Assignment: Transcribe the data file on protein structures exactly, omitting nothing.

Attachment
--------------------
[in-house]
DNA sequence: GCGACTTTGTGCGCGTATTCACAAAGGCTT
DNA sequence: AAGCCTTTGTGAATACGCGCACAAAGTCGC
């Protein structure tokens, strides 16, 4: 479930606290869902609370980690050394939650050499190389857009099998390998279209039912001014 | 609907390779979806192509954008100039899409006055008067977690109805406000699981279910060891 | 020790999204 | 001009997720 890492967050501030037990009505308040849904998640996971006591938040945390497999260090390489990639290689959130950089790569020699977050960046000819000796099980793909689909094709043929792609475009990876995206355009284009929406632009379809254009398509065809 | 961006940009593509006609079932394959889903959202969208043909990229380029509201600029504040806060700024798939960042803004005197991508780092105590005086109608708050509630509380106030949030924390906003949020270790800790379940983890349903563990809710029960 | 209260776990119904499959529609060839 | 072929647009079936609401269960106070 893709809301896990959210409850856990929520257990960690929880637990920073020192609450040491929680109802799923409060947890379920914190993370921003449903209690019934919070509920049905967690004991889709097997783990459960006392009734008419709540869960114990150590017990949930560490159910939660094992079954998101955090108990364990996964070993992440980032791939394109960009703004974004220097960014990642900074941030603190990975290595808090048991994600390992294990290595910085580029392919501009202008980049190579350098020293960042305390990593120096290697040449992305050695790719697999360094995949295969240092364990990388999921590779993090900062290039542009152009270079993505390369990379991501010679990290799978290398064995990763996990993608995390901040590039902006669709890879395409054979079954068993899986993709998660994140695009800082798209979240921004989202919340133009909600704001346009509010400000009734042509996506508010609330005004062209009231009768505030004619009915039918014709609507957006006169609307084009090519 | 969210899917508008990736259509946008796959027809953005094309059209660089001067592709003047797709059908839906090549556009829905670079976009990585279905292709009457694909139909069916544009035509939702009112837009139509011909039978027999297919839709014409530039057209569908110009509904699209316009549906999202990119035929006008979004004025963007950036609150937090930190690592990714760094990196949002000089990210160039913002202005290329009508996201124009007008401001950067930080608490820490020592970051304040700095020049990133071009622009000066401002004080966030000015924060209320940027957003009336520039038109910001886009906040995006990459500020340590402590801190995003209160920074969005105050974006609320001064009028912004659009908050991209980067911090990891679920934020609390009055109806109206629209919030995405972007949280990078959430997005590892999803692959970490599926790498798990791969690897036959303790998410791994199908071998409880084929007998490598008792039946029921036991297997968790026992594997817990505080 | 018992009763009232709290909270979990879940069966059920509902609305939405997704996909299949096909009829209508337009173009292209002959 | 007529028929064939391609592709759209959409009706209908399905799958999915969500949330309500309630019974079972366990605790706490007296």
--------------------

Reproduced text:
[in-house]
DNA sequence: GCGACTTTGTGCGCGTATTCACAAAGGCTT
DNA sequence: AAGCCTTTGTGAATACGCGCACAAAGTCGC
């Protein structure tokens, strides 16, 4: 479930606290869902609370980690050394939650050499190389857009099998390998279209039912001014 | 609907390779979806192509954008100039899409006055008067977690109805406000699981279910060891 | 020790999204 | 001009997720 890492967050501030037990009505308040849904998640996971006591938040945390497999260090390489990639290689959130950089790569020699977050960046000819000796099980793909689909094709043929792609475009990876995206355009284009929406632009379809254009398509065809 | 961006940009593509006609079932394959889903959202969208043909990229380029509201600029504040806060700024798939960042803004005197991508780092105590005086109608708050509630509380106030949030924390906003949020270790800790379940983890349903563990809710029960 | 209260776990119904499959529609060839 | 072929647009079936609401269960106070 893709809301896990959210409850856990929520257990960690929880637990920073020192609450040491929680109802799923409060947890379920914190993370921003449903209690019934919070509920049905967690004991889709097997783990459960006392009734008419709540869960114990150590017990949930560490159910939660094992079954998101955090108990364990996964070993992440980032791939394109960009703004974004220097960014990642900074941030603190990975290595808090048991994600390992294990290595910085580029392919501009202008980049190579350098020293960042305390990593120096290697040449992305050695790719697999360094995949295969240092364990990388999921590779993090900062290039542009152009270079993505390369990379991501010679990290799978290398064995990763996990993608995390901040590039902006669709890879395409054979079954068993899986993709998660994140695009800082798209979240921004989202919340133009909600704001346009509010400000009734042509996506508010609330005004062209009231009768505030004619009915039918014709609507957006006169609307084009090519 | 969210899917508008990736259509946008796959027809953005094309059209660089001067592709003047797709059908839906090549556009829905670079976009990585279905292709009457694909139909069916544009035509939702009112837009139509011909039978027999297919839709014409530039057209569908110009509904699209316009549906999202990119035929006008979004004025963007950036609150937090930190690592990714760094990196949002000089990210160039913002202005290329009508996201124009007008401001950067930080608490820490020592970051304040700095020049990133071009622009000066401002004080966030000015924060209320940027957003009336520039038109910001886009906040995006990459500020340590402590801190995003209160920074969005105050974006609320001064009028912004659009908050991209980067911090990891679920934020609390009055109806109206629209919030995405972007949280990078959430997005590892999803692959970490599926790498798990791969690897036959303790998410791994199908071998409880084929007998490598008792039946029921036991297997968790026992594997817990505080 | 018992009763009232709290909270979990879940069966059920509902609305939405997704996909299949096909009829209508337009173009292209002959 | 007529028929064939391609592709759209959409009706209908399905799958999915969500949330309500309630019974079972366990605790706490007296």